When my kids were young and I was new to homeschooling, self-directed learning was so easy for them. They played video games, had fist fights, and set things on fire.

The person who had trouble with self-directed learning when my kids were young was me. I was scared other parents would think I’m neglectful. I worried my kids would never stop playing video games. I worried the research about self-directed learning being the best might turn out to be wrong.

My worries were unfounded.

I should have been worrying that self-directed learning is a lot harder for kids as they get older. Bigger kids have bigger goals and bigger goals take a lot more self-discipline to accomplish as a self-directed learner.

So today most of the problems my kids have as homeschoolers are around self-discipline. I know they’re not alone because teen anxiety is higher than ever before. Sure, a ton of that anxiety comes from school, which is not relevant to our house, but there’s still a lot of anxiety left over even once you account for no school.

My older son is 15 now, and he needs to pass a lot of AP tests to show that he measures up against the high ranking private school kids he wants to compete with to get into college. He’s very good at school work — I think maybe he was born to take standardized tests. But he’s not nearly as good at focus, and at this point in his life productivity is really important.

I surreptitiously shadowed him all day adding up all the time he did nothing. Picking at his socks. Petting the dog. Showering for the third time, snacking for the fifth time, checking CNN.com for the thousandth time. It all adds up.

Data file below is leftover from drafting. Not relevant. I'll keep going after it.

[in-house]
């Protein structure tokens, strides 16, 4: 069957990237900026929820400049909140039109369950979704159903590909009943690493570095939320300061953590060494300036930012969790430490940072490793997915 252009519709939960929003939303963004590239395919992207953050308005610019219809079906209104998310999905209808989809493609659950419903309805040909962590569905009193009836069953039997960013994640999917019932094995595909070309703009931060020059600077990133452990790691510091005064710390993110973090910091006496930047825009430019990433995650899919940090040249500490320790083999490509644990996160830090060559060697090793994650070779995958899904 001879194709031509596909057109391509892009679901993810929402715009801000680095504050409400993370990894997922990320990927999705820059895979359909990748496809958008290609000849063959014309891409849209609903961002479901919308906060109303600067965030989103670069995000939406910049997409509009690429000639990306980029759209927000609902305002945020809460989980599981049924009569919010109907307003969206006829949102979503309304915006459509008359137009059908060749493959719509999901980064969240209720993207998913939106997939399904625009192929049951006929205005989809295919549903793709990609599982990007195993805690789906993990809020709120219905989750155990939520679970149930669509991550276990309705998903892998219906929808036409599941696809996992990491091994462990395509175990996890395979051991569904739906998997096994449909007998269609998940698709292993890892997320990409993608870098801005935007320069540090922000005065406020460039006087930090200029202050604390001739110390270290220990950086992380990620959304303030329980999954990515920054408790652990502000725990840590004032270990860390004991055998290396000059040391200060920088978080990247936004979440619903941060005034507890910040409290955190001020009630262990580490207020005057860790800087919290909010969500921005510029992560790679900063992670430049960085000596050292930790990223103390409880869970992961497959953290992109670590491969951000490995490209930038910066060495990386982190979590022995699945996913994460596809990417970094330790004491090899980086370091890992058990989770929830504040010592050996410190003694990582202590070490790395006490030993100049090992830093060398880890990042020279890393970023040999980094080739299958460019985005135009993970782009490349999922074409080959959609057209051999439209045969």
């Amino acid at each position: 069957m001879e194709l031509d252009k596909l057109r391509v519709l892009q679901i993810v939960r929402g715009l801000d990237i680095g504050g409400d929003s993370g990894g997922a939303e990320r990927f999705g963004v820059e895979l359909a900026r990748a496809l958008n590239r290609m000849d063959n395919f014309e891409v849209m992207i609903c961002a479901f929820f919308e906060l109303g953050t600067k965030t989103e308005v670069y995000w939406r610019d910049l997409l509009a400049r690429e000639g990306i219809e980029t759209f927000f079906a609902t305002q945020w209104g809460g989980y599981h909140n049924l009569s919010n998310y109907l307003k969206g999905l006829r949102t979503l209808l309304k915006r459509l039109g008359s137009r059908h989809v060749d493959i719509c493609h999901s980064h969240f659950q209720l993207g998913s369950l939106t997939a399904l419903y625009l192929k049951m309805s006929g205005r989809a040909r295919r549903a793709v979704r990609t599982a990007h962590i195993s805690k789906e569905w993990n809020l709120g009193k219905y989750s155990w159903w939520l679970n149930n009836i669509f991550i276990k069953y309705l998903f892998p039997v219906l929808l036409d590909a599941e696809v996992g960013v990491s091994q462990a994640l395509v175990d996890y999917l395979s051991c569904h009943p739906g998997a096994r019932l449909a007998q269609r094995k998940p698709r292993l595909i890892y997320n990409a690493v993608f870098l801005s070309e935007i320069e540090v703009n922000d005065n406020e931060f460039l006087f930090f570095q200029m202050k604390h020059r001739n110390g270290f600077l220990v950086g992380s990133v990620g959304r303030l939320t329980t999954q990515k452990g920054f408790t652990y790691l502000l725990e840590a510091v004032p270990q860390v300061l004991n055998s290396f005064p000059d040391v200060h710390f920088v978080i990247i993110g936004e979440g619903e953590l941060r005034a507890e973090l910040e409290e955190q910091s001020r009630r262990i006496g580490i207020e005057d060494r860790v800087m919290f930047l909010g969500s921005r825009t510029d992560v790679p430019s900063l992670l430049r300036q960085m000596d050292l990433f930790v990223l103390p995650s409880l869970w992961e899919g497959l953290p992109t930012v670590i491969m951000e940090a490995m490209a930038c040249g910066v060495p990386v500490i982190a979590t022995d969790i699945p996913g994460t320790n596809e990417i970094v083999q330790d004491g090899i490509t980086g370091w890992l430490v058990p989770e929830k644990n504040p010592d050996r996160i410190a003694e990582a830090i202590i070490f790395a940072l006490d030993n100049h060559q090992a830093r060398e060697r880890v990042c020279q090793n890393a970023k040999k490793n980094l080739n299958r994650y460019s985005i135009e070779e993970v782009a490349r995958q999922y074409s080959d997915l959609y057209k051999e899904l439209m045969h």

I would know. I’m on ADHD medicine and when it wears off, I’m right there with him. Picking at my socks. So I made it my job to help him focus.

People told me that if he is not focusing then he’s probably not interested. I don’t believe that. Because I have a kid who chooses to practice music five hours a day and I still have to force him to focus.

So I am trying to get to that with my older son. Surely after learning all the focus skills for music I should be able to apply it to something else. But it wasn’t so easy.

I think that’s because when you play an instrument you are always moving. So I was really excited when FluidStance contacted me about their new product the Grade

We have had things to stand on before in an effort to help with focus. We have had the ones that are so hard that I nearly broke my neck. And we’ve had ones that are easy and you have to focus to reach your core, but really, if I could focus then I wouldn’t need to be standing on the thing for focus, so those didn’t work either.

The Plane we received is the perfect amount of needing to balance combined with being able to concentrate on something else. It didn’t surprise me that kids took to it — because really research shows kids should be on something like this all day long if they are going to be in school. The kids use it so much now that we started keeping it in the middle of the living room. But then something crazy happened.

Every single person who comes over tries it out and they all love it. It really surprised me that adults loved it as much as the kids loved it. Then I realized that adults are drawn to things that help them focus because focus is about calm.

For a while I was feeling like a failure that our unschooling had morphed from nature-centric free-ranging to by-the-book test-taking. But now I can see that letting kids play when they are young is brain stimulation and teaching kids focus when they’re older is self-regulation. And I don’t know a single person who wouldn’t love to have more ability to self-regulate.

I always say the first thing I had to do to homeschool is unschool myself. I had to really understand at a deep level how irrelevant school is for kids so that I could let my kids do what they need to do as kids. The same is true now — I’m still having to unschool myself. So just like I didn’t know early homeschooling would mostly be playing video games, I didn’t know later homeschooling would mostly be practicing focus.

I thought my job would be to get the kids the opportunities they want for college/work/life. But it turns out that they can get their own opportunities, they just need help learning how to focus.